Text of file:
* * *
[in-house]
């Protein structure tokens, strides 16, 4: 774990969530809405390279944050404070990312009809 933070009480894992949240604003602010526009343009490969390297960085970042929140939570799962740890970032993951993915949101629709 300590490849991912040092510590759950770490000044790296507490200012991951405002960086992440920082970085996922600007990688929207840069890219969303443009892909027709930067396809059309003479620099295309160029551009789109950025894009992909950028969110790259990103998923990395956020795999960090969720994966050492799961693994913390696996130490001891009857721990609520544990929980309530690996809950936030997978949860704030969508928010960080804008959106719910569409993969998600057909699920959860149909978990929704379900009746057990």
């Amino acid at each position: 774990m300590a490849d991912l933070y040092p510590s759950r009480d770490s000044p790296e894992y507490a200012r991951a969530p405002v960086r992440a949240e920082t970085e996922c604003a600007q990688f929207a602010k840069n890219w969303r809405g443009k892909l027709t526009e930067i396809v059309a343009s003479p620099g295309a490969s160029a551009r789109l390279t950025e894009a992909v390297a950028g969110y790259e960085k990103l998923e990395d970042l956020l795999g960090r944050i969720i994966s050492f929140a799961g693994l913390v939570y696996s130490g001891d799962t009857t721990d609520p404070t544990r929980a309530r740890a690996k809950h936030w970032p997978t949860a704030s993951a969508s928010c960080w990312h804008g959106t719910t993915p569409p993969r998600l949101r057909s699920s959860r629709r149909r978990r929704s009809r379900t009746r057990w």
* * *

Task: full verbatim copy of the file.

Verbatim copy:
[in-house]
């Protein structure tokens, strides 16, 4: 774990969530809405390279944050404070990312009809 933070009480894992949240604003602010526009343009490969390297960085970042929140939570799962740890970032993951993915949101629709 300590490849991912040092510590759950770490000044790296507490200012991951405002960086992440920082970085996922600007990688929207840069890219969303443009892909027709930067396809059309003479620099295309160029551009789109950025894009992909950028969110790259990103998923990395956020795999960090969720994966050492799961693994913390696996130490001891009857721990609520544990929980309530690996809950936030997978949860704030969508928010960080804008959106719910569409993969998600057909699920959860149909978990929704379900009746057990």
């Amino acid at each position: 774990m300590a490849d991912l933070y040092p510590s759950r009480d770490s000044p790296e894992y507490a200012r991951a969530p405002v960086r992440a949240e920082t970085e996922c604003a600007q990688f929207a602010k840069n890219w969303r809405g443009k892909l027709t526009e930067i396809v059309a343009s003479p620099g295309a490969s160029a551009r789109l390279t950025e894009a992909v390297a950028g969110y790259e960085k990103l998923e990395d970042l956020l795999g960090r944050i969720i994966s050492f929140a799961g693994l913390v939570y696996s130490g001891d799962t009857t721990d609520p404070t544990r929980a309530r740890a690996k809950h936030w970032p997978t949860a704030s993951a969508s928010c960080w990312h804008g959106t719910t993915p569409p993969r998600l949101r057909s699920s959860r629709r149909r978990r929704s009809r379900t009746r057990w």